Mel Bartholomew, a former Old Field resident and author of “Square Foot Gardening,” a how-to book that changed the way people garden around the world, died April 28 of liver cancer.

The La Jolla, California, resident was 84.

With the publication of his book in 1981, gardening was forever changed in a process created in Old Field.

“As an engineer he was always thinking outside the box of how to fix issues and problems,” said his son, Stephen Bartholomew. “When he helped with a community garden out in Stony Brook and he saw by midsummer nobody was gardening and the weeds took over, he knew there was a better way.”

Bartholomew, born Dec. 14, 1931, in upstate Kingston, was a 1953 Georgia Tech graduate who through the ROTC program went to the Army after graduation and served as a first lieutenant/radar and electronics officer. He was stationed in such places as Maryland, Texas and Germany.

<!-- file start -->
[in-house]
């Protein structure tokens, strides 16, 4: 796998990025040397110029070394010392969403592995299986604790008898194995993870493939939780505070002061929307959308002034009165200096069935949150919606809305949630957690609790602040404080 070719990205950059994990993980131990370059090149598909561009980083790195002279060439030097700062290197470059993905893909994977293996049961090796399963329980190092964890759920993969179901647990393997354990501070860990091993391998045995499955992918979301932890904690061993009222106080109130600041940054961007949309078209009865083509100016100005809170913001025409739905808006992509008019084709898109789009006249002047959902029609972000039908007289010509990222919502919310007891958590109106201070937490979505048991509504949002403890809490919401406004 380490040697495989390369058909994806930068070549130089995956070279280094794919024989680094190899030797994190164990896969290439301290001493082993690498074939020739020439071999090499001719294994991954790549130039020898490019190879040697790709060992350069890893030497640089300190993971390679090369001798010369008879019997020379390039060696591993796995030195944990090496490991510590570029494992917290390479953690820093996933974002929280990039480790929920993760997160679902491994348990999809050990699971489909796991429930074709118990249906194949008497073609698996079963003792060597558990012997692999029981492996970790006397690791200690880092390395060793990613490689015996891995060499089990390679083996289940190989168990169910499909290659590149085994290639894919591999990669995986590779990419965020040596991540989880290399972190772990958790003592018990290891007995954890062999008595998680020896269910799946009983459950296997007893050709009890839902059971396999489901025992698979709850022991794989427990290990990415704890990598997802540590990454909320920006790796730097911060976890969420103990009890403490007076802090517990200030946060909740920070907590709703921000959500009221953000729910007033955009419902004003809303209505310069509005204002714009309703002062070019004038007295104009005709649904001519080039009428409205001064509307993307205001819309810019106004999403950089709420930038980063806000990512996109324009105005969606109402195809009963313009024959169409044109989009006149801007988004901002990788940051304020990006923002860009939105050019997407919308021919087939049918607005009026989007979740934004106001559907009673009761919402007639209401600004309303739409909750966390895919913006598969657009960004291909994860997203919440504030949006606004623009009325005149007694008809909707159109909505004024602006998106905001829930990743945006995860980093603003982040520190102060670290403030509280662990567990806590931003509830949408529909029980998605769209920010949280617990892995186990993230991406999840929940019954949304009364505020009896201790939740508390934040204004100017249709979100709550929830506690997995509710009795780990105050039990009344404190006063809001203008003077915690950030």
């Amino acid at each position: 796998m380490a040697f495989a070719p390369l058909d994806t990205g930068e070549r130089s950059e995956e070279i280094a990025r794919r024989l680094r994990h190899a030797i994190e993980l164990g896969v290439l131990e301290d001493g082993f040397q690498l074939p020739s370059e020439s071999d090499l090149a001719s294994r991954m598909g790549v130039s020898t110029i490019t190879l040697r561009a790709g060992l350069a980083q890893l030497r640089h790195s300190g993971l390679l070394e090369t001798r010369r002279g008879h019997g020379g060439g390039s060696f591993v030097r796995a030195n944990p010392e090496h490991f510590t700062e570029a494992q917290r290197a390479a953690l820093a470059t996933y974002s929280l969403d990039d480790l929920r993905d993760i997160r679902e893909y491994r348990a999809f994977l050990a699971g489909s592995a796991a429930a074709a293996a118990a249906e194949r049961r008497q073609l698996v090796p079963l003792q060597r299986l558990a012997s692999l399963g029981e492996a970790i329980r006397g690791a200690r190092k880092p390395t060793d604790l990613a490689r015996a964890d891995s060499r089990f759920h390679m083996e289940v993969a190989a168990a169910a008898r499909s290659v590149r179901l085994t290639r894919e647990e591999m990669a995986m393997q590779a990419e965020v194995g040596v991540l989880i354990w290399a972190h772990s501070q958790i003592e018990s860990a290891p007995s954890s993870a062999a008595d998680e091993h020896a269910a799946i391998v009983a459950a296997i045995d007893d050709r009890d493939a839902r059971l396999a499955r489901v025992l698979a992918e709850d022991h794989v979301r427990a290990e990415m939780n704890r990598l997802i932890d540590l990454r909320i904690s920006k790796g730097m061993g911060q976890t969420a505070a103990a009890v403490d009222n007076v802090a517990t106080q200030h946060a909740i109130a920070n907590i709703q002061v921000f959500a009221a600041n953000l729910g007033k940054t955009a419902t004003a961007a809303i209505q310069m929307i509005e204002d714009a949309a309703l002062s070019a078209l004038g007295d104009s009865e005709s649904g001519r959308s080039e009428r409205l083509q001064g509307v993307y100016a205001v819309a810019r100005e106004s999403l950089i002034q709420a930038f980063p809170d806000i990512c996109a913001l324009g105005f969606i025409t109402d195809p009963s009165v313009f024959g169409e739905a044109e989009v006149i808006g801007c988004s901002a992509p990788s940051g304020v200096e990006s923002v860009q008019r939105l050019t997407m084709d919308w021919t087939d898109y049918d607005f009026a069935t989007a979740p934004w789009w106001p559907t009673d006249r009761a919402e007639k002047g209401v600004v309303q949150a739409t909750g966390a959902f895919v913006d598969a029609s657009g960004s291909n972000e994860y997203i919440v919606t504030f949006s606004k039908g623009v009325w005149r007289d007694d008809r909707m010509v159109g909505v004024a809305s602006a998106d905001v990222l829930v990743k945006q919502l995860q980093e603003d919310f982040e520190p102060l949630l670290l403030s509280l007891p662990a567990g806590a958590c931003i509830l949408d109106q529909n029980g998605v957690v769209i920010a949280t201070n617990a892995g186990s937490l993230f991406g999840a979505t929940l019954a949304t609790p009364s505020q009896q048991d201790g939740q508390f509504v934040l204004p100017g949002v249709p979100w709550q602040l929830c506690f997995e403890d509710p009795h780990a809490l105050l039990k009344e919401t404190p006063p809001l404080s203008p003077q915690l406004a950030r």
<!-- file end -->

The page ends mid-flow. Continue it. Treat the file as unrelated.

He later founded an engineering company in Maplewood, New Jersey, that had contracts with several New York state universities, including Stony Brook University.

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“He liked to say his engineering firm handled everything you can’t see: plumbing, electric, air conditioning, water, heating,” Stephen Bartholomew said.

After retiring from his civil engineering career, the elder Bartholomew applied his love of gardening and his engineering experience to create an alternative approach to single-row gardening. The Square Foot Gardening method was born, revolutionizing the way millions of people garden.

His first book, “Square Foot Gardening,” was published in 1981 and has sold millions of copies, Stephen Bartholomew said. His father also had a five-year syndicated PBS television series, “Square Foot Gardening,” in the 1980s.

“He encouraged gardeners everywhere to abandon the tradition of row gardening for a more efficient, space-saving, easy and fun method,” Stephen Bartholomew said.

In 1981, his father established the Square Foot Gardening Foundation, a nonprofit organization based in La Jolla, whose mission is to combat world hunger by spreading his method of gardening around the globe.

Bartholomew is survived by another son, Jeffrey, of Brookville, Maryland; former wife Virginia of Huntington; seven grandchildren; and three great-grandchildren. He was predeceased by his daughter, Gail Osgood, in 2000.

A private service will be held on Long Island later this spring.